Scarcity and oversupply were two of the stories that permeated the past year as COVID-19 influenced dairy markets. Depending on the product being discussed, supply chains were either running full blast or struggling not to be idle. Even among single products, like cheese, those producing for retail were much busier than those providing for food service.
During the March 24 Hoard’s Dairyman DairyLivestream, Jeff Schwager, the CEO of Sartori Cheese, described the detailed allocation process that they had to follow in order to redirect product intended for food service to meet retail needs.
“Our retail business from the middle of March last year through the end of December was up 35%,” he detailed. “We had requests for 50% growth during that time period, and we just didn’t have product. We couldn’t make it magically appear because we had to make it a year before or eight months before – whatever the aging requirements were.”
While the growth amount for retail was unprecedented, Sartori saw its restaurant side food business drop significantly. That meant they had cheese prepared for that market that could be reshaped and cut to help meet the needs of retail customers. The process of reallocation became a popular need for them last year.
“Instead of saying we’re going to get rid of one customer, we thought the right thing to do was take our good loyal customers and allocate the same percentage growth over what they had forecasted to us for the year,” he said.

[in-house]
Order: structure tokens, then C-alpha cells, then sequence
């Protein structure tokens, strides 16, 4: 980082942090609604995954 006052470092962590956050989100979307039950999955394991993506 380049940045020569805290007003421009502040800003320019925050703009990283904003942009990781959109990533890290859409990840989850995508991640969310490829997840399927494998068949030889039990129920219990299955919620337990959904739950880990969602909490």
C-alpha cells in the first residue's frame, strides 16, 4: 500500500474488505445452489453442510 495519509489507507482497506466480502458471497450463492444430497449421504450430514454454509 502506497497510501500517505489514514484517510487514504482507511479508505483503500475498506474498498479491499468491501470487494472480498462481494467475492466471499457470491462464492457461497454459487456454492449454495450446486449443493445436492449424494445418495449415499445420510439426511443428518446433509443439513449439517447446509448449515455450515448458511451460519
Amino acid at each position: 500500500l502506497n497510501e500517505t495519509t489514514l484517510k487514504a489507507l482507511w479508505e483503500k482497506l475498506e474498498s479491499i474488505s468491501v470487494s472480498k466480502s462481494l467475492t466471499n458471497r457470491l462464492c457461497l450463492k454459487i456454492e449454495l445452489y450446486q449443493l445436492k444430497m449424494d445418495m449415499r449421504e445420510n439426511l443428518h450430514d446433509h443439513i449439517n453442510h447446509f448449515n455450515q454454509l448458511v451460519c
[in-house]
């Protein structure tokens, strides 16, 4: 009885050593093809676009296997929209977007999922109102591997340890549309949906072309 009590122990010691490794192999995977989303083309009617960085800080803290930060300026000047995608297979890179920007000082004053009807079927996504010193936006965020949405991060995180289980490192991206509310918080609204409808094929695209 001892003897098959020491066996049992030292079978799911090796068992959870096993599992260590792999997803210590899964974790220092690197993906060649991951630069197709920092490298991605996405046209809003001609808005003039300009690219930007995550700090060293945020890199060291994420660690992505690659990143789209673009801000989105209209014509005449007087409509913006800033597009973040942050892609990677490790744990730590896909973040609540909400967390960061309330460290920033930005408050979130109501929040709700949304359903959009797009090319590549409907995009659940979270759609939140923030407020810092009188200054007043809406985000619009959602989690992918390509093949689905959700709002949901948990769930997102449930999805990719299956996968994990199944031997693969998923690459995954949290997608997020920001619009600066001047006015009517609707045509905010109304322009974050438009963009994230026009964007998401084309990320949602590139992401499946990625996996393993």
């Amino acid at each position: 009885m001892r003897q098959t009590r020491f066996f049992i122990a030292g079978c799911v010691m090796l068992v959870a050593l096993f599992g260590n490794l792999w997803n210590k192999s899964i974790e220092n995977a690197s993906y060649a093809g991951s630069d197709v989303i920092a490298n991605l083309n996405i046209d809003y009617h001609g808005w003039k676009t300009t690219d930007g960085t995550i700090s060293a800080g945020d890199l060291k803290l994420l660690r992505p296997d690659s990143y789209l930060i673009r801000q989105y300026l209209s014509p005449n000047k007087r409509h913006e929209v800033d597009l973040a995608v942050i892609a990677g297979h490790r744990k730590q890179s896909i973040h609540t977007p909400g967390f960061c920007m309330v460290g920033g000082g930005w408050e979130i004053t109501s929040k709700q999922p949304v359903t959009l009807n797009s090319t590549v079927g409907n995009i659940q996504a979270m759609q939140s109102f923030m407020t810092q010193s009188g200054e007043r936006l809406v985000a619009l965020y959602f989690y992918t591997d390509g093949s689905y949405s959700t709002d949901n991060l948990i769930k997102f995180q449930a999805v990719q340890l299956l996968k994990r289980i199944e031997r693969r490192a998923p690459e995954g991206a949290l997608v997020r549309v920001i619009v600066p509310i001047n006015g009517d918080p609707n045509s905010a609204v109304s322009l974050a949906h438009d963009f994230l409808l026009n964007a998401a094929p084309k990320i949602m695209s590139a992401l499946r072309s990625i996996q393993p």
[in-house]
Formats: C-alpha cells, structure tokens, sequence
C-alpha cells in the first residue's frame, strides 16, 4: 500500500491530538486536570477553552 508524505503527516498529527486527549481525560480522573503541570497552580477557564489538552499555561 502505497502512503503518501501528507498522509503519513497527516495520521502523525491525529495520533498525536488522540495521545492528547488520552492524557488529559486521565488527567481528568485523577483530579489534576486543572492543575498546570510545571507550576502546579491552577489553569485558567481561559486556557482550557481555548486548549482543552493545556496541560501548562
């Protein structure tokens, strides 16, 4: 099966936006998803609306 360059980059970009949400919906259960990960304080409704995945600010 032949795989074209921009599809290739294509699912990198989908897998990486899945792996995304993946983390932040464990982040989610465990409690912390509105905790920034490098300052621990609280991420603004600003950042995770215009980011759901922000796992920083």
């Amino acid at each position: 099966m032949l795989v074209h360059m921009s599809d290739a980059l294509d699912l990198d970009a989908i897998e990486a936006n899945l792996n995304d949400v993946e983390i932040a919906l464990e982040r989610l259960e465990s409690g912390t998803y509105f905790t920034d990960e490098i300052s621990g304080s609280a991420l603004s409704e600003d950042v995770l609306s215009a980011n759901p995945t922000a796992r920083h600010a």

A complicated supply chain
Sartori Cheese’s growth and allocation process is a perfect example of the challenges of dairy products, some of which require aging while others have short turnarounds. Sartori has to work off of predictions to identify the quantities of cheese needed for production.
The allocation process was a struggle for many parts of the grocery industry as well.
“Allocation was a huge issue across the grocery store last year, simply because consumer demand grew so quickly that there was no way to meet it, and a lot of people really struggled. We did as well,” shared Kroger’s Mike Brown.
“Dairy actually did very well. In the middle of March last year, our cheese buyer was out buying extra cheese knowing we were going to need it,” he added.
Certainly, buying influenced by COVID-19 impacted farmers and on-farm decisions, but as we look down the supply chain, we can count a number of other wild changes and fluctuations that impacted how our products reach consumers, too.
An ongoing series of events
The next broadcast of DairyLivestream will be on Wednesday, April 7 at 11 a.m. CDT. Each episode is designed for panelists to answer over 30 minutes of audience questions. If you haven’t joined a DairyLivestream broadcast yet, register here. Registering once registers you for all future events.